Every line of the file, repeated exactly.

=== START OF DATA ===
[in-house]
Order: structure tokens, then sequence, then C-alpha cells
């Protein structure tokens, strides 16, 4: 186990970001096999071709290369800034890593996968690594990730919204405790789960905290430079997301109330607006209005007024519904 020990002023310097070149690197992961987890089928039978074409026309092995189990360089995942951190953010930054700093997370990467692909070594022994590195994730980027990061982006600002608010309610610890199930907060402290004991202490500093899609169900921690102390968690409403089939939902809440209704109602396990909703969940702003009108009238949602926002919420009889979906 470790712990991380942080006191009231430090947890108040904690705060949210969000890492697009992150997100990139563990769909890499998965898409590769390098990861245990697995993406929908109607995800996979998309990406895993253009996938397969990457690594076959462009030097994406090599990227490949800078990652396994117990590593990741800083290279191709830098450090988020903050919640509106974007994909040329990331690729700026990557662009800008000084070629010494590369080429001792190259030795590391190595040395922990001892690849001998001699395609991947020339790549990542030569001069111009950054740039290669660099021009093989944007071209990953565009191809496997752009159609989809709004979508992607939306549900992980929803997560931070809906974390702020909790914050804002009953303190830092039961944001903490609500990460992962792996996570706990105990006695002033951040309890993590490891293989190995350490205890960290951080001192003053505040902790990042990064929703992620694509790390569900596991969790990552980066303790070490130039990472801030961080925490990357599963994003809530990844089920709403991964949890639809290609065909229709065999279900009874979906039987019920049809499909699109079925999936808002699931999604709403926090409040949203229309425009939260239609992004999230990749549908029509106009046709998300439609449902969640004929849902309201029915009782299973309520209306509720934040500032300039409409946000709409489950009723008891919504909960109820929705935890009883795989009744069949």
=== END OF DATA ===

[in-house]
Order: structure tokens, then sequence, then C-alpha cells
């Protein structure tokens, strides 16, 4: 186990970001096999071709290369800034890593996968690594990730919204405790789960905290430079997301109330607006209005007024519904 020990002023310097070149690197992961987890089928039978074409026309092995189990360089995942951190953010930054700093997370990467692909070594022994590195994730980027990061982006600002608010309610610890199930907060402290004991202490500093899609169900921690102390968690409403089939939902809440209704109602396990909703969940702003009108009238949602926002919420009889979906 470790712990991380942080006191009231430090947890108040904690705060949210969000890492697009992150997100990139563990769909890499998965898409590769390098990861245990697995993406929908109607995800996979998309990406895993253009996938397969990457690594076959462009030097994406090599990227490949800078990652396994117990590593990741800083290279191709830098450090988020903050919640509106974007994909040329990331690729700026990557662009800008000084070629010494590369080429001792190259030795590391190595040395922990001892690849001998001699395609991947020339790549990542030569001069111009950054740039290669660099021009093989944007071209990953565009191809496997752009159609989809709004979508992607939306549900992980929803997560931070809906974390702020909790914050804002009953303190830092039961944001903490609500990460992962792996996570706990105990006695002033951040309890993590490891293989190995350490205890960290951080001192003053505040902790990042990064929703992620694509790390569900596991969790990552980066303790070490130039990472801030961080925490990357599963994003809530990844089920709403991964949890639809290609065909229709065999279900009874979906039987019920049809499909699109079925999936808002699931999604709403926090409040949203229309425009939260239609992004999230990749549908029509106009046709998300439609449902969640004929849902309201029915009782299973309520209306509720934040500032300039409409946000709409489950009723008891919504909960109820929705935890009883795989009744069949």